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Discussion Starter · #1 ·
Greetings. I am taking my first foray into the world of HTPCs, well, actually, I suppose you could call it the second, this is the first attempt to hook things up to my main television, but I am having some picture quality issues. If I'm in the wrong forum on this, forgive me.


I started roughly a year ago, ripping (using handbrake) my rather extensive DVD collection to .mp4 on a portable external hard drive to make movies easier to watch while at work (we sometimes have extensive down time, and are allowed to entertain ourselves as we see fit, to a point). Picture quality is wonderful when watching my library on the internal screen on my early 2008 Macbook and my new, inexpensive Compaq laptop. It was also quite acceptable on the 26" Dynex LCD which is in the bedroom, connected via an adapter from mini-DVI to composite video (from the macbook).


The problem came when attempting to connect to the Sanyo 42" Plasma in the bedroom. The connection is made using the same adapter and composite video set up as the in the bedroom (again from the macbook, I do not think the issue is related to which laptop is being used), however picture is muted, and slightly grainy, similar to what occurs when watching '70's and early '80's OTA TV series. As a test, I viewed several rips as well as the corresponding DVDs through the macbook. Viewing the DVD through the macbook results in a slight increase in quality, the graininess disappears, but the picture is still muted. This issue does not exist when watching through the stand alone DVD player.


I suspect a two fold issue and am seeking confirmation. The suspected issue is using the composite video, and also, potentially the encode settings within handbrake.


The TV does not have VGA in, and I am out of HDMI ports on it (additionally, I'd have to experiment with being able to get non-HDMI audio to the TV if connecting via HDMI). I will be happy to list my Handbrake settings if necessary.
 

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I wouldn't think the encode settings would cause to be muted on one device and not another. However, the graininess could be from having compressed the image too much using handbrake. The larger the screen, the grainier it will appear - assuming you are sitting reasonable close to the plasma.


Can you output via hdmi from your computer? If so, what about temporarily trying hdmi.
 

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Discussion Starter · #3 ·

Quote:
Originally Posted by pheare /forum/post/19615994


I wouldn't think the encode settings would cause to be muted on one device and not another. However, the graininess could be from having compressed the image too much using handbrake. The larger the screen, the grainier it will appear - assuming you are sitting reasonable close to the plasma.


Can you output via hdmi from your computer? If so, what about temporarily trying hdmi.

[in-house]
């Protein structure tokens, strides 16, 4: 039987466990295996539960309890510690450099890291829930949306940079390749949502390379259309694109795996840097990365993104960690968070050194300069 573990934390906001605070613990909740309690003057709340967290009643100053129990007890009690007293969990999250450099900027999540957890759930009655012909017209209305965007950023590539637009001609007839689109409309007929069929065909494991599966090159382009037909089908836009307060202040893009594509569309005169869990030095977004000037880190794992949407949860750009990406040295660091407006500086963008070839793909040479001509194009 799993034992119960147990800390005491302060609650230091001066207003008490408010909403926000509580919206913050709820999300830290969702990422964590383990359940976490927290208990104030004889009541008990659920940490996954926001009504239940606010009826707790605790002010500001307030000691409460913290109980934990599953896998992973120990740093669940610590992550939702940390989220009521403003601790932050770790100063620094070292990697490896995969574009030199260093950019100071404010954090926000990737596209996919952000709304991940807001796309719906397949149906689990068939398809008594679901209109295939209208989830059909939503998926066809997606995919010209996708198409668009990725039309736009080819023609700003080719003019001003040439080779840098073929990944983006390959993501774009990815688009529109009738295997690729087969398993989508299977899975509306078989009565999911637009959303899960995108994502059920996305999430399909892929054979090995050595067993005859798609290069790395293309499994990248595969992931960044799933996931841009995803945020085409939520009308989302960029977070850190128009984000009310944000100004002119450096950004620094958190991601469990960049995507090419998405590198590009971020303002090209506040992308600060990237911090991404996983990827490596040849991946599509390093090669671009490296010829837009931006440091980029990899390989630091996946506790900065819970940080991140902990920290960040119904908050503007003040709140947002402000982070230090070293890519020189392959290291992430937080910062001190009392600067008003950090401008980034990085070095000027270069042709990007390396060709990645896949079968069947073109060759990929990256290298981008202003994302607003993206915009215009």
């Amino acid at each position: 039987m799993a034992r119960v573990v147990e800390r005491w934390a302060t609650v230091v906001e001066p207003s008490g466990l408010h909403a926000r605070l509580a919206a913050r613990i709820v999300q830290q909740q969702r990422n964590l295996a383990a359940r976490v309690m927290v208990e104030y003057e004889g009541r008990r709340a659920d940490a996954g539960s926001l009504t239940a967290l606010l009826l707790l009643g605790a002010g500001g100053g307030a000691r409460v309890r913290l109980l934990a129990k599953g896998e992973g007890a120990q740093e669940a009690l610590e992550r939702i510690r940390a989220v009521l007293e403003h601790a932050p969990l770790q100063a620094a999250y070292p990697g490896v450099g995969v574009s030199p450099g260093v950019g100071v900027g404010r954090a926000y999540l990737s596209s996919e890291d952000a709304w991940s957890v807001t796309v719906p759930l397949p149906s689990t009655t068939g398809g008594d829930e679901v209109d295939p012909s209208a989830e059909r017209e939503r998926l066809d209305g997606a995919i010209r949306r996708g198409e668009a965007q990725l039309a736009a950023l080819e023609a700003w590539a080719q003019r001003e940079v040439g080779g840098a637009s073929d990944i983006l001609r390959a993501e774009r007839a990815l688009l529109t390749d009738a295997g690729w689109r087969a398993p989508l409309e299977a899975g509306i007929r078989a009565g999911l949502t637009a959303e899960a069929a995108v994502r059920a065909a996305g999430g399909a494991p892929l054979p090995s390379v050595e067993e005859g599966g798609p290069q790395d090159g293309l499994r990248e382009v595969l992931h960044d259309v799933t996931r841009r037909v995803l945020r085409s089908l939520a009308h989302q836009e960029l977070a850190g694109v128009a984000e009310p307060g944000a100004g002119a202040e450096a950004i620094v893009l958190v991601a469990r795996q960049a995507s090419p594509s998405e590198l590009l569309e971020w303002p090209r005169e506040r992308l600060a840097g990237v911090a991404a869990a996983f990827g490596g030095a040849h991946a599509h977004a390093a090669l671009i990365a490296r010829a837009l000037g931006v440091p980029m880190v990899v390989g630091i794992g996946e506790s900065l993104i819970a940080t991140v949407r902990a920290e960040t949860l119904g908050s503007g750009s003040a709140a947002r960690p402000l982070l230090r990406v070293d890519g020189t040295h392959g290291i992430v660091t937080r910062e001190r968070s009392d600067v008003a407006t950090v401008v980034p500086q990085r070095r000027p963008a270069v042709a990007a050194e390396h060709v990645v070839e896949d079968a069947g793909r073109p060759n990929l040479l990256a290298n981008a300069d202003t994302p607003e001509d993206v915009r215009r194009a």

Reasonably close being across an apartment living room. I cannot output HDMI directly, it would require 2 adapters I believe (mini-dvi to vga and vga to hdmi). It certainly is worth a try.
 

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can you play the actual dvd disc from you computer and output to your tv. Compare that. Probably your best bet. If the actual dvd looks just as bad, then probably an issue with your video cards ability to output.


and do you really mean composite? or do you mean component? component has three cables to plug in. If it is composite, that is like part of the problem as well.
 

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Discussion Starter · #5 ·
Yes I really mean composite. I suspected that was part of the problem and am picking up the appropriate cables and adapters to test if quality improves.


When playing the dvd through the computer, the grain disappears but it still has an old film ota look. I did some digging on handbrakes forums and found that the grain was likely a results of my encode settings.
 

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I'd say you have your answers then. I'd really look into doing 1:1 rips to mkv. hard drive space is so cheap these days. MakeMkv is a super easy way to do it. Just gets a little tricky if there are forced subs in the movie.
 

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Discussion Starter · #7 ·

Quote:
Originally Posted by pheare /forum/post/19616950


I'd say you have your answers then. I'd really look into doing 1:1 rips to mkv. hard drive space is so cheap these days. MakeMkv is a super easy way to do it. Just gets a little tricky if there are forced subs in the movie.

I will certainly look into mkv. At the moment, the only subs I'm interested in are the forced subs. And the only issue with hard drive space is I want to keep everything portable, there it kinda sucks when the movie you want to watch while out and about is stuck at home.


Thank you


Edit to add. Got my new components home, and the picture is awesome, without re-encoding.
 
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